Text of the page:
Take these action steps to minimize Target scam threat: Internet Scambusters #581
Target scams are dropping into mailboxes and cell phone text messages following the huge data breach at the famous retail chain group.
It’s not just that millions of customer records have been stolen. Crooks are also posing as card companies, banks and Target themselves in an effort to get more info from victims.
In this week’s issue, we’ll tell you how to spot and avoid scams and where to get info from Target and others to get more help.
As always, we also recommend you check out the most popular articles from our other sites during the past week:
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Having Trouble Keeping Money in the Bank? Try These Tips for Saving Money: If you need to save money for a particular goal but are having trouble, follow these tips.
How to Make an Emergency Lamp from a Soda Can: Light up the night with this easy to make emergency lamp using a soda can, a little vegetable oil, and an old cotton sock.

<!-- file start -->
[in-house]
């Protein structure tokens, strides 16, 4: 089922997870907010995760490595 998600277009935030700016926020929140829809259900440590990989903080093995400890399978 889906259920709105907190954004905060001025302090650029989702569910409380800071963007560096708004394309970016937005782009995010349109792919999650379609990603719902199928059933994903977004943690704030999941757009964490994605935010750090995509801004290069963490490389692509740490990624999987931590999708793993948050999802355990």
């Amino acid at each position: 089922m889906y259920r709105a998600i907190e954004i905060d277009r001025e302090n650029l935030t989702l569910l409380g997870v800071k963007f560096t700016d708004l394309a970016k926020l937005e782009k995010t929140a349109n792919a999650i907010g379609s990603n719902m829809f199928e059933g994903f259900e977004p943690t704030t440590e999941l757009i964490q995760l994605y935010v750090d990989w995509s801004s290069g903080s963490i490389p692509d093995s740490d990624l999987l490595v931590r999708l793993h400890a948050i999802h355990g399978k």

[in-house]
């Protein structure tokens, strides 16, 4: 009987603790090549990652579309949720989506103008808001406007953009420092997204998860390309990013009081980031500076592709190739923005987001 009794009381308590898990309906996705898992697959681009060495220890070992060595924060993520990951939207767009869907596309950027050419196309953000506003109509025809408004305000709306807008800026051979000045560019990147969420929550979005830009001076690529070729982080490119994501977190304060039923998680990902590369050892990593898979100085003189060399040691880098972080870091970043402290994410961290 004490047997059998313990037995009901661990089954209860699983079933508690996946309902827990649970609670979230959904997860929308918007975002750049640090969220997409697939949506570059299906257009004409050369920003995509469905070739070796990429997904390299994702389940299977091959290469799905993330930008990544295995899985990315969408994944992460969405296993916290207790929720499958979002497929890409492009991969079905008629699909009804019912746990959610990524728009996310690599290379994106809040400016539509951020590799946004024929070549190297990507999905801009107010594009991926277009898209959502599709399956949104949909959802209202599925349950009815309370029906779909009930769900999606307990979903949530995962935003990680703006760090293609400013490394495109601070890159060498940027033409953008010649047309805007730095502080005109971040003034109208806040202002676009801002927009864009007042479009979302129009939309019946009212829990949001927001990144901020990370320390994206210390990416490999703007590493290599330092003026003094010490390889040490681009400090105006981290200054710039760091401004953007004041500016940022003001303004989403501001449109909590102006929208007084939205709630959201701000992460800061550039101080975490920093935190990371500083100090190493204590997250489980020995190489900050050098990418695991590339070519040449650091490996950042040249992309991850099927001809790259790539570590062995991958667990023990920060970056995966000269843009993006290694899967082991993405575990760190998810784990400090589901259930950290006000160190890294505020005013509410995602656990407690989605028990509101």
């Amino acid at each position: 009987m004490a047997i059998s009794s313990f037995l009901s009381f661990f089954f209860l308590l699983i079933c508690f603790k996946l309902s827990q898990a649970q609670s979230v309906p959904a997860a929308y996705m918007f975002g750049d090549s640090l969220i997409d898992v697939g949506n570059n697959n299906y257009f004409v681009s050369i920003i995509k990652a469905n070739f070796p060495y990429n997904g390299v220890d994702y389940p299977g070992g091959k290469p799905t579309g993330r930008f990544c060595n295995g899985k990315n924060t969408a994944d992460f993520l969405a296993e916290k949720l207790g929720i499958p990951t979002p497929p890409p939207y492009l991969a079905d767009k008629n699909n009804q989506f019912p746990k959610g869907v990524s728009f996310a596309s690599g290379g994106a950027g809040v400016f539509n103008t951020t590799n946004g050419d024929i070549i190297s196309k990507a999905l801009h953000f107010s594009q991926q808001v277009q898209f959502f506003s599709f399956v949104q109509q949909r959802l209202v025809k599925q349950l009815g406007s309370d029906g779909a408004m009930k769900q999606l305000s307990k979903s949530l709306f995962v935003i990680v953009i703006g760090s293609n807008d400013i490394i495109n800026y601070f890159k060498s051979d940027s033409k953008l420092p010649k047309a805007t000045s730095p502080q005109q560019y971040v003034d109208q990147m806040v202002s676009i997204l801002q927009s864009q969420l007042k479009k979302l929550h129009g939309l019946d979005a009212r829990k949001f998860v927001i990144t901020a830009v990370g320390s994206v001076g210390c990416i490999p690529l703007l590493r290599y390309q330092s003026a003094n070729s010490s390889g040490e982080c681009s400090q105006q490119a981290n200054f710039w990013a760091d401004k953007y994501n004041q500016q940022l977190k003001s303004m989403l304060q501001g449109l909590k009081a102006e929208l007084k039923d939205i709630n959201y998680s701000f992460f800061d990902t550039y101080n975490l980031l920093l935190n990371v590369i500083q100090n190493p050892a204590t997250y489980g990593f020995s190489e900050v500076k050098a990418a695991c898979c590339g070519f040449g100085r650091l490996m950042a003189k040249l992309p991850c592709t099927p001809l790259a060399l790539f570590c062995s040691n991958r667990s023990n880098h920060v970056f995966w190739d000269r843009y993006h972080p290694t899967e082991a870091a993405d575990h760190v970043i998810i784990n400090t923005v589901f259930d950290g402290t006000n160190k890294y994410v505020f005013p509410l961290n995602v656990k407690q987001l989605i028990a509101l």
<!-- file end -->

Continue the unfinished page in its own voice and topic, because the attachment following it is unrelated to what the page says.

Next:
Let’s get started…
Data Breach Leads to Target Scam Outbreak
As you undoubtedly know by now, millions of Americans are being warned of the risk of falling victim to a Target scam following the massive data breach at the retail store chain.
Crooks are homing in on the disaster, in which more than 100 million consumer records are believed to have been compromised.
There’s nothing new about the type of scams themselves — which are almost exclusively aimed at identity theft or malware installation — but the data theft has given the crooks an opportunity to use the respected Target name as a lever to trick their victims.